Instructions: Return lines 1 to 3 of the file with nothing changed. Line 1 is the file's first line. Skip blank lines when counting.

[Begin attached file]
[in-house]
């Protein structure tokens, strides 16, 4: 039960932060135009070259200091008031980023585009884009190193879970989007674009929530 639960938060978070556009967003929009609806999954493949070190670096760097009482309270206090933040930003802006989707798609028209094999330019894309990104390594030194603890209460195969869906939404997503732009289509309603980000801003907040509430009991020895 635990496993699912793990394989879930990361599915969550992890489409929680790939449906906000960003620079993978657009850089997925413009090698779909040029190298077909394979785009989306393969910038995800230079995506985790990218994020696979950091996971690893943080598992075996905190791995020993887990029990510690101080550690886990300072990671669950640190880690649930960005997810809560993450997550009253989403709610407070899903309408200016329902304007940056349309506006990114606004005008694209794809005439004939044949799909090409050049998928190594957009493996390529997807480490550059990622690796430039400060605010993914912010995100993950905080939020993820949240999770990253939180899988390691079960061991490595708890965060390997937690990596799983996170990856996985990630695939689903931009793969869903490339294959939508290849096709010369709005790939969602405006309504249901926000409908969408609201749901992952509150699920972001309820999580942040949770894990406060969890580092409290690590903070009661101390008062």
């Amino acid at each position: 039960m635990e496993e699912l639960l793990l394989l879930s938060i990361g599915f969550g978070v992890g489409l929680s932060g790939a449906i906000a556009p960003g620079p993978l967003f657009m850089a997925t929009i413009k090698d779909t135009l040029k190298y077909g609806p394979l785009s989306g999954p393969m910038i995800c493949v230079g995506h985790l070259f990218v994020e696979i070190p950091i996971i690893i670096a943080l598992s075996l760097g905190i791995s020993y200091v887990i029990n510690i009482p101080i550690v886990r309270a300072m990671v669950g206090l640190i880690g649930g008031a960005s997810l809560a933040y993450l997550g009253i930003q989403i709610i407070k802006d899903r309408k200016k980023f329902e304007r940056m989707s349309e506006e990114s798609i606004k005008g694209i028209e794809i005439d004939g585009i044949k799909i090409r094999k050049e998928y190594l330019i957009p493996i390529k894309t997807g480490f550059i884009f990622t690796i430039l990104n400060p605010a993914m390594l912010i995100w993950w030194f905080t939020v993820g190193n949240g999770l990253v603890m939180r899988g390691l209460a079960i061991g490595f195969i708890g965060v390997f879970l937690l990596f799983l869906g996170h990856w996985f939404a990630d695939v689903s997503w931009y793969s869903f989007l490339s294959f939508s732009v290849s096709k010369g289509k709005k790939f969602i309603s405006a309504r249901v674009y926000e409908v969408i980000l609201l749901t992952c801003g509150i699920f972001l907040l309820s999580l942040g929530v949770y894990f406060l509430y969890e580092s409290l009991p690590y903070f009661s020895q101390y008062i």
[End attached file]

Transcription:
[in-house]
């Protein structure tokens, strides 16, 4: 039960932060135009070259200091008031980023585009884009190193879970989007674009929530 639960938060978070556009967003929009609806999954493949070190670096760097009482309270206090933040930003802006989707798609028209094999330019894309990104390594030194603890209460195969869906939404997503732009289509309603980000801003907040509430009991020895 635990496993699912793990394989879930990361599915969550992890489409929680790939449906906000960003620079993978657009850089997925413009090698779909040029190298077909394979785009989306393969910038995800230079995506985790990218994020696979950091996971690893943080598992075996905190791995020993887990029990510690101080550690886990300072990671669950640190880690649930960005997810809560993450997550009253989403709610407070899903309408200016329902304007940056349309506006990114606004005008694209794809005439004939044949799909090409050049998928190594957009493996390529997807480490550059990622690796430039400060605010993914912010995100993950905080939020993820949240999770990253939180899988390691079960061991490595708890965060390997937690990596799983996170990856996985990630695939689903931009793969869903490339294959939508290849096709010369709005790939969602405006309504249901926000409908969408609201749901992952509150699920972001309820999580942040949770894990406060969890580092409290690590903070009661101390008062």
């Amino acid at each position: 039960m635990e496993e699912l639960l793990l394989l879930s938060i990361g599915f969550g978070v992890g489409l929680s932060g790939a449906i906000a556009p960003g620079p993978l967003f657009m850089a997925t929009i413009k090698d779909t135009l040029k190298y077909g609806p394979l785009s989306g999954p393969m910038i995800c493949v230079g995506h985790l070259f990218v994020e696979i070190p950091i996971i690893i670096a943080l598992s075996l760097g905190i791995s020993y200091v887990i029990n510690i009482p101080i550690v886990r309270a300072m990671v669950g206090l640190i880690g649930g008031a960005s997810l809560a933040y993450l997550g009253i930003q989403i709610i407070k802006d899903r309408k200016k980023f329902e304007r940056m989707s349309e506006e990114s798609i606004k005008g694209i028209e794809i005439d004939g585009i044949k799909i090409r094999k050049e998928y190594l330019i957009p493996i390529k894309t997807g480490f550059i884009f990622t690796i430039l990104n400060p605010a993914m390594l912010i995100w993950w030194f905080t939020v993820g190193n949240g999770l990253v603890m939180r899988g390691l209460a079960i061991g490595f195969i708890g965060v390997f879970l937690l990596f799983l869906g996170h990856w996985f939404a990630d695939v689903s997503w931009y793969s869903f989007l490339s294959f939508s732009v290849s096709k010369g289509k709005k790939f969602i309603s405006a309504r249901v674009y926000e409908v969408i980000l609201l749901t992952c801003g509150i699920f972001l907040l309820s999580l942040g929530v949770y894990f406060l509430y969890e580092s409290l009991p690590y903070f009661s020895q101390y008062i």